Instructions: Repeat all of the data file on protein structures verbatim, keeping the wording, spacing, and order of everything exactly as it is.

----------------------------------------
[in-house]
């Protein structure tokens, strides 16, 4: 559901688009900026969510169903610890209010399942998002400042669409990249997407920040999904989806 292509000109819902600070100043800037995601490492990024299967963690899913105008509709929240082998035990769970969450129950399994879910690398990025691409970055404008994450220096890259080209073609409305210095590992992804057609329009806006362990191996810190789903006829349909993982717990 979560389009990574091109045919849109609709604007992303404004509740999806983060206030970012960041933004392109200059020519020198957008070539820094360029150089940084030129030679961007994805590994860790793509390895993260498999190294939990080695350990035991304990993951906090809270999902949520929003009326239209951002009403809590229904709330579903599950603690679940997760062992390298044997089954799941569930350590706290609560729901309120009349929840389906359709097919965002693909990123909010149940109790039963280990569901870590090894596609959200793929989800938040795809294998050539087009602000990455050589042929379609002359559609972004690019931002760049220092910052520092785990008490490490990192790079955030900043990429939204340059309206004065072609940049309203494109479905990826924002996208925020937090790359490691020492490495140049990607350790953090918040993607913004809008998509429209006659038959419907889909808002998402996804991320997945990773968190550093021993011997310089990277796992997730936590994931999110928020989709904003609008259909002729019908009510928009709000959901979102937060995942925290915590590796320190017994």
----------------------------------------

[in-house]
């Protein structure tokens, strides 16, 4: 559901688009900026969510169903610890209010399942998002400042669409990249997407920040999904989806 292509000109819902600070100043800037995601490492990024299967963690899913105008509709929240082998035990769970969450129950399994879910690398990025691409970055404008994450220096890259080209073609409305210095590992992804057609329009806006362990191996810190789903006829349909993982717990 979560389009990574091109045919849109609709604007992303404004509740999806983060206030970012960041933004392109200059020519020198957008070539820094360029150089940084030129030679961007994805590994860790793509390895993260498999190294939990080695350990035991304990993951906090809270999902949520929003009326239209951002009403809590229904709330579903599950603690679940997760062992390298044997089954799941569930350590706290609560729901309120009349929840389906359709097919965002693909990123909010149940109790039963280990569901870590090894596609959200793929989800938040795809294998050539087009602000990455050589042929379609002359559609972004690019931002760049220092910052520092785990008490490490990192790079955030900043990429939204340059309206004065072609940049309203494109479905990826924002996208925020937090790359490691020492490495140049990607350790953090918040993607913004809008998509429209006659038959419907889909808002998402996804991320997945990773968190550093021993011997310089990277796992997730936590994931999110928020989709904003609008259909002729019908009510928009709000959901979102937060995942925290915590590796320190017994």